The Japanese director "always had a great story to tell," Lucas adds. At the same time, his images "sear themselves into your mind."
Some of the more dramatic storyboards reappear on the DVD in a split-screen comparison with finished scenes. In a fun extra, Coppola clinks glasses with Kurosawa in an odd TV ad for Suntory whiskey, a pitch clearly lost in translation.
A 40-minute episode of the Kurosawa documentary series "It's Wonderful to Create" runs down the story of the production, in which the director stunned local fans by firing his popular star, Shintaro Katsu of "Zatoichi" fame. (Katsu dared to bring his own film crew to the set on Day 1.)
Prince explains some of the tepid reaction to the film by noting that the dual lead roles -- of a mortally wounded warlord and his reluctant peasant double -- were designed and written for Katsu, who was gifted in both drama and comedy. Instead, Kurosawa made do with the classically trained Tatsuya Nakadai ("Yojimbo").
"Kagemusha" also put off devotees of Kurosawa's earlier heroic and humanistic works because the aging director kept his warlords and their advisers at a distance, Prince says. The result is "a certain coldness." Yet, there exists an undeniable "deep emotion" throughout.
"Kagemusha" works on a surface level as a take on illusion and reality, but those wise enough to dig deeper will need Prince's help. The commentator provides the historical orientation that Kurosawa rushed past, baffling his foreign audiences.
The film covers the chaotic years of 1573-75, in which clans battled for control of Japan. The samurai who once fought with swords picked up rifles, a sudden advance in the art of war that led to the infamous slaughter at Nagashima and eventually to the unification of Japan.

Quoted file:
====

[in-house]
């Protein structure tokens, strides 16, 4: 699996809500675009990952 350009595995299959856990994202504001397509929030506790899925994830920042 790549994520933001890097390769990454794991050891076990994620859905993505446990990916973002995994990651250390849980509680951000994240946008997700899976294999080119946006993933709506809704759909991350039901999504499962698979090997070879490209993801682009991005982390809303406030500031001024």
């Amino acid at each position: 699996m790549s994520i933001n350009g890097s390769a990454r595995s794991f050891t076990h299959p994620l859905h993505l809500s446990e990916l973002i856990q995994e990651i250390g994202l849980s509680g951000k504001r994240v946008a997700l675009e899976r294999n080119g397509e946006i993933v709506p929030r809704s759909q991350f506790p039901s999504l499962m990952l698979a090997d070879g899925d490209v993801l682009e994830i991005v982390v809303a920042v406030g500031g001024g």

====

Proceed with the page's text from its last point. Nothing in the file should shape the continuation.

In the fields of Nagashima, Kurosawa tracks his "beloved samurai era to the point of extinction," Prince notes. The director looked back with scant nostalgia and ahead to the horrific, apocalyptic events of the 20th century he knew all too well.
Color also runs riot in last year's "House of Flying Daggers," another Cannes favorite from the East.
Zhang Yimou's romantic martial-arts adventure gets the eye-popping presentation it deserves via Sony's high-def transfer. Video (2.35:1) and audio (5.1) appear flawless -- reference-quality work (based on a test pressing). Images in the jewel-like brothel scene could pass for HDTV. The single-disc DVD streets here April 19 (retail $28.95).
Extras include a classy storyboard-to-screen comparison of six scenes, a decent but rah-rah making-of featurette (in Chinese, subtitled) and a costume gallery. A visual effects sampler from Animal Logic doesn't add much.
Zhang and his lead actress, Ziyi Zhang, who plays the blind heroine, pair up for a subtitled commentary. The conversation flows easily; they don't seem to be talking for an audience's sake but to each other.
Zhang Yimou says he "wished for an art film with action elements." The director of "Hero," made in tandem with this film, insists that "good fight choreography also will communicate feeling and character." The three main characters strike him as "very lonely."
Glenn Abel is Executive Editor, Electronic, at The Hollywood Reporter
Reprinted, with permission, from The Hollywood Reporter
| Sell-Through | Reviews | Links | Widescreen |
© 1998 -- 2005 OnVideo. All rights reserved